Illinois is failing to provide adequate health care for prisoners

Last week, the Illinois prison system was held in contempt by a federal judge for failing to deliver a satisfactory implementation plan for addressing the abysmal physical health care provided to Illinois Department of Corrections inmates.

Solving the problem is easy. Rather than contracting with an outside Texas consultant for $1.75 million, listen to the court’s monitor, Jack Raba.Raba is a straight shooter and a hero. He blew the whistle on the late former Chicago Police Det. Jon Burge, who tortured suspects, years ago. His team includes Mike Poisis, who wrote an extensive report on the IDOC system for the court and once was the IDOC medical director.

These are knowledgeable doctors with impeccable integrity. They have spent years thinking about and analyzing the IDOC health care system. Dr. Pablo Stewart, the mental health monitor, has been identifying deficiencies for years as well.

Instead of listening to them and making improvements, the IDOC fights and delays.

The state committed itself to change by entering into a consent decree in the Lippert vs. Jeffreys class action lawsuit on prison medical care in 2018, but an acceptable plan to provide such care has never been submitted to the court. This plan was due three years ago, and a federal court has now held them in contempt for failing to create the plan. The IDOC can’t even begin to fix its health care system without it.

In Rasho vs. Jeffreys, the mental health class action lawsuit, the results are even more troubling. After years of operating under an approved settlement agreement, the IDOC’s lawyers have now repudiated the agreement. The parties are now preparing for a trial, because the defendants never did what they committed to do under the settlement agreement.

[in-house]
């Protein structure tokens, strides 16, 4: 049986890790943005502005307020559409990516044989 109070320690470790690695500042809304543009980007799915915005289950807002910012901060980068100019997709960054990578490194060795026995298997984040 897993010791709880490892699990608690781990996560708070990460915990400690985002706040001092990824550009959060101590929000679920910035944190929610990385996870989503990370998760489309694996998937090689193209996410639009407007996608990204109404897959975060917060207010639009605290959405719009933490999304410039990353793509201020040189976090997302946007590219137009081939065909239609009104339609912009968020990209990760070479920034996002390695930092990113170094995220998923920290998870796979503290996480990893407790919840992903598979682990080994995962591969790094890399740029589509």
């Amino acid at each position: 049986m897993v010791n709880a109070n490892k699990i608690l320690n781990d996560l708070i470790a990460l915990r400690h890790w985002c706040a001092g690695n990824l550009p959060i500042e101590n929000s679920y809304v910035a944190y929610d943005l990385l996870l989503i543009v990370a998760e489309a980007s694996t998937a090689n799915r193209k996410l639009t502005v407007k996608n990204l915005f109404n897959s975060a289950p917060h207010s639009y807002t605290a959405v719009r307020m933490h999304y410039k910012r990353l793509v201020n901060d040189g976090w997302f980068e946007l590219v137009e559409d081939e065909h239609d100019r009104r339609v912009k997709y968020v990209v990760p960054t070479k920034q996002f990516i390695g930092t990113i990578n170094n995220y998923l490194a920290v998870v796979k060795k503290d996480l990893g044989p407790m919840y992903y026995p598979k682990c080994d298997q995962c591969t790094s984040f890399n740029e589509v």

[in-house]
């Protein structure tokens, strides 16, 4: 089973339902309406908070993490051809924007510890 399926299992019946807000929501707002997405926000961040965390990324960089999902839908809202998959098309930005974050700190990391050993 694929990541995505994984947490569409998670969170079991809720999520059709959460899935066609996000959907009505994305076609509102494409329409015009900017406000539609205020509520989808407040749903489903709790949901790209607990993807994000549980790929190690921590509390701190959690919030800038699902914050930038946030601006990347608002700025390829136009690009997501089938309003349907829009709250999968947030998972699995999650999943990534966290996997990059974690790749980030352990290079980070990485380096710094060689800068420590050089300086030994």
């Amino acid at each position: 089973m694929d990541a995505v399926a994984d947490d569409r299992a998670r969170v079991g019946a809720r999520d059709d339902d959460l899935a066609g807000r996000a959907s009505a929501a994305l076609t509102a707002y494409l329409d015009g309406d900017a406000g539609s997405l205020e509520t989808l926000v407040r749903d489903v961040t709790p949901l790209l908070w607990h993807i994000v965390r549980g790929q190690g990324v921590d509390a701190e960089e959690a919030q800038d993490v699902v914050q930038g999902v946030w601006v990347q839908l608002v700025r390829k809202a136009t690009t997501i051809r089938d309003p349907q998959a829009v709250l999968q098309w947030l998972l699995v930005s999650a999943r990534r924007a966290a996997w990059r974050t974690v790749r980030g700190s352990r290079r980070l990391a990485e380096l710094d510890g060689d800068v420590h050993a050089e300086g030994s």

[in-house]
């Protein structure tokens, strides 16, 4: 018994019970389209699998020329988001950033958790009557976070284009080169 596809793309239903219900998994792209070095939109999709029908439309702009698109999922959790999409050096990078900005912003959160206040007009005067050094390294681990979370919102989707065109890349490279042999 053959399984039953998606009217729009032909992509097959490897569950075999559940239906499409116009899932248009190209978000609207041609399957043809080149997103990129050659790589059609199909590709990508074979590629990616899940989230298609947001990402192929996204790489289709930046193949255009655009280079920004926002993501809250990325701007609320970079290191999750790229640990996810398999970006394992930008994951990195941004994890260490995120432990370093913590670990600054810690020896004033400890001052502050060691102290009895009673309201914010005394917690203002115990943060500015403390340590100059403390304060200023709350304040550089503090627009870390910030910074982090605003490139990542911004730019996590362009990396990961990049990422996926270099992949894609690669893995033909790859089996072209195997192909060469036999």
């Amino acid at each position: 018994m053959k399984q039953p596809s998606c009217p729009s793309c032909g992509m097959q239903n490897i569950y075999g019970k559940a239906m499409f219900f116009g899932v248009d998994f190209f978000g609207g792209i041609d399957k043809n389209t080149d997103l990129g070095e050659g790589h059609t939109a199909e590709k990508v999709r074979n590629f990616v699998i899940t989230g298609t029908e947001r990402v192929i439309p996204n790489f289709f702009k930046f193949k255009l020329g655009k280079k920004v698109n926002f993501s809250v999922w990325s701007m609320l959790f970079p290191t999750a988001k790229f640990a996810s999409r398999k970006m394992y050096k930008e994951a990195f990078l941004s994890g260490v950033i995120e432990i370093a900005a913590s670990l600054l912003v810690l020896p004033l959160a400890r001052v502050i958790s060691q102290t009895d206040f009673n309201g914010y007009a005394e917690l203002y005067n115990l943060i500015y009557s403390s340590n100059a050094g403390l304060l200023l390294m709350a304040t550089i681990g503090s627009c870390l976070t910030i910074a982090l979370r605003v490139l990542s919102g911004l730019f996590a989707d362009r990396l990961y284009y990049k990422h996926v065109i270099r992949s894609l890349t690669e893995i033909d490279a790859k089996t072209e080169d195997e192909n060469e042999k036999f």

Stewart , the mental health monitor, wrote report after report, year after year, detailing the deficiencies of care. These deficiencies have continued during Pritzker’s term. In February, a federal judge held that some of the patients most in need of mental health treatment —those housed at Pontiac Correctional Center’s residential treatment unit — were not getting intensive treatment detailed in IDOC’s own mental health manuals. Instead, they were confined to their cells for 23 to 24 hours a day.

Why did this happen? IDOC says they don’t have enough guards at Pontiac, so prisoners have to remain locked in their cells. But IDOC has known since 2014 that they didn’t have enough mental health or security staff. The problem persists eight years later. Wexford, the private company that provides the mental and physical health care, has never delivered the number of employees called for in its contract. Yet the contract, remarkably, calls for Wexford to be paid in advance for all workers, despite the company never having met the contractual staffing requirements.

There are other persistent problems, too. The IDOC health care system still does not have electronic medical records, a basic feature, in 2022, of a functioning medical care system. The IDOC promised in the Lippert settlement that they would have electronic records by now, but there is still no date for such a system to be implemented.

Pritzker has been a leader in many areas, but not on prison medical and mental health care. Nothing has changed in Illinois prisons in the last three and a half years — if anything, things have gotten worse.

It’s time for the governor to make the changes needed to actually provide physical and mental health care to those with medical and mental illnesses who are suffering in his prisons.

Harold Hirshman is lead counsel in the Rasho v. Jeffreys mental health class action lawsuit against IDOC and lead trial counsel in the Lippert v. Jeffreys health care class action lawsuit.

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